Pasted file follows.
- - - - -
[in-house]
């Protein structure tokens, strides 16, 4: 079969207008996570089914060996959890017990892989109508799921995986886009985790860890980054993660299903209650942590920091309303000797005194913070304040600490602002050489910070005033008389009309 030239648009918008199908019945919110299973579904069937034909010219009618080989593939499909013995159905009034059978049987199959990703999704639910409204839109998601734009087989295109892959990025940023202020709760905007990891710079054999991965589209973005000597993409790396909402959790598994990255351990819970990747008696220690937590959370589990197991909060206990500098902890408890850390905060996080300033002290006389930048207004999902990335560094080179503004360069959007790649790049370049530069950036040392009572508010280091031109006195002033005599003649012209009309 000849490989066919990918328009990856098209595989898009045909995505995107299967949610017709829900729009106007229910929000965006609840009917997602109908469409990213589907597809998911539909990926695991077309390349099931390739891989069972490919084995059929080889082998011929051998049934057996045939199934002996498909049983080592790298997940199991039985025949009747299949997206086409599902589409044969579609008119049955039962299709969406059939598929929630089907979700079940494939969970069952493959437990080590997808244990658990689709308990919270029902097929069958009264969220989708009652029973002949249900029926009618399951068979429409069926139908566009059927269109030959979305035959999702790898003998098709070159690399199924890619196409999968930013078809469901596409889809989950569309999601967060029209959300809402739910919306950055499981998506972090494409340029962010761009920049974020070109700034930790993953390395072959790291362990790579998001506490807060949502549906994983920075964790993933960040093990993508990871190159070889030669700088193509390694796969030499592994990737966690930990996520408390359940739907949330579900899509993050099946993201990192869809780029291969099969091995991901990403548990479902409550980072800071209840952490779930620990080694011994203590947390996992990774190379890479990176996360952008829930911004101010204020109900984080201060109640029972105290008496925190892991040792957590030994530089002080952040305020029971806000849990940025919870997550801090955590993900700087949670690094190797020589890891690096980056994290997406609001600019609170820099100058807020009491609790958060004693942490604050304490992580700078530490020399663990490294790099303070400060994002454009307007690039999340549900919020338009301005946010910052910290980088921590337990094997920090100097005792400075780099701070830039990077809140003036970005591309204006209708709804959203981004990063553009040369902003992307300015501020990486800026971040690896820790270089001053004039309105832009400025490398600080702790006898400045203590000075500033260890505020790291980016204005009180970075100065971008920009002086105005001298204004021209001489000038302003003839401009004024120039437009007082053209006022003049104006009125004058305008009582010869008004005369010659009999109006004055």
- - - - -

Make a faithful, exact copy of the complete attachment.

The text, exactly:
[in-house]
């Protein structure tokens, strides 16, 4: 079969207008996570089914060996959890017990892989109508799921995986886009985790860890980054993660299903209650942590920091309303000797005194913070304040600490602002050489910070005033008389009309 030239648009918008199908019945919110299973579904069937034909010219009618080989593939499909013995159905009034059978049987199959990703999704639910409204839109998601734009087989295109892959990025940023202020709760905007990891710079054999991965589209973005000597993409790396909402959790598994990255351990819970990747008696220690937590959370589990197991909060206990500098902890408890850390905060996080300033002290006389930048207004999902990335560094080179503004360069959007790649790049370049530069950036040392009572508010280091031109006195002033005599003649012209009309 000849490989066919990918328009990856098209595989898009045909995505995107299967949610017709829900729009106007229910929000965006609840009917997602109908469409990213589907597809998911539909990926695991077309390349099931390739891989069972490919084995059929080889082998011929051998049934057996045939199934002996498909049983080592790298997940199991039985025949009747299949997206086409599902589409044969579609008119049955039962299709969406059939598929929630089907979700079940494939969970069952493959437990080590997808244990658990689709308990919270029902097929069958009264969220989708009652029973002949249900029926009618399951068979429409069926139908566009059927269109030959979305035959999702790898003998098709070159690399199924890619196409999968930013078809469901596409889809989950569309999601967060029209959300809402739910919306950055499981998506972090494409340029962010761009920049974020070109700034930790993953390395072959790291362990790579998001506490807060949502549906994983920075964790993933960040093990993508990871190159070889030669700088193509390694796969030499592994990737966690930990996520408390359940739907949330579900899509993050099946993201990192869809780029291969099969091995991901990403548990479902409550980072800071209840952490779930620990080694011994203590947390996992990774190379890479990176996360952008829930911004101010204020109900984080201060109640029972105290008496925190892991040792957590030994530089002080952040305020029971806000849990940025919870997550801090955590993900700087949670690094190797020589890891690096980056994290997406609001600019609170820099100058807020009491609790958060004693942490604050304490992580700078530490020399663990490294790099303070400060994002454009307007690039999340549900919020338009301005946010910052910290980088921590337990094997920090100097005792400075780099701070830039990077809140003036970005591309204006209708709804959203981004990063553009040369902003992307300015501020990486800026971040690896820790270089001053004039309105832009400025490398600080702790006898400045203590000075500033260890505020790291980016204005009180970075100065971008920009002086105005001298204004021209001489000038302003003839401009004024120039437009007082053209006022003049104006009125004058305008009582010869008004005369010659009999109006004055």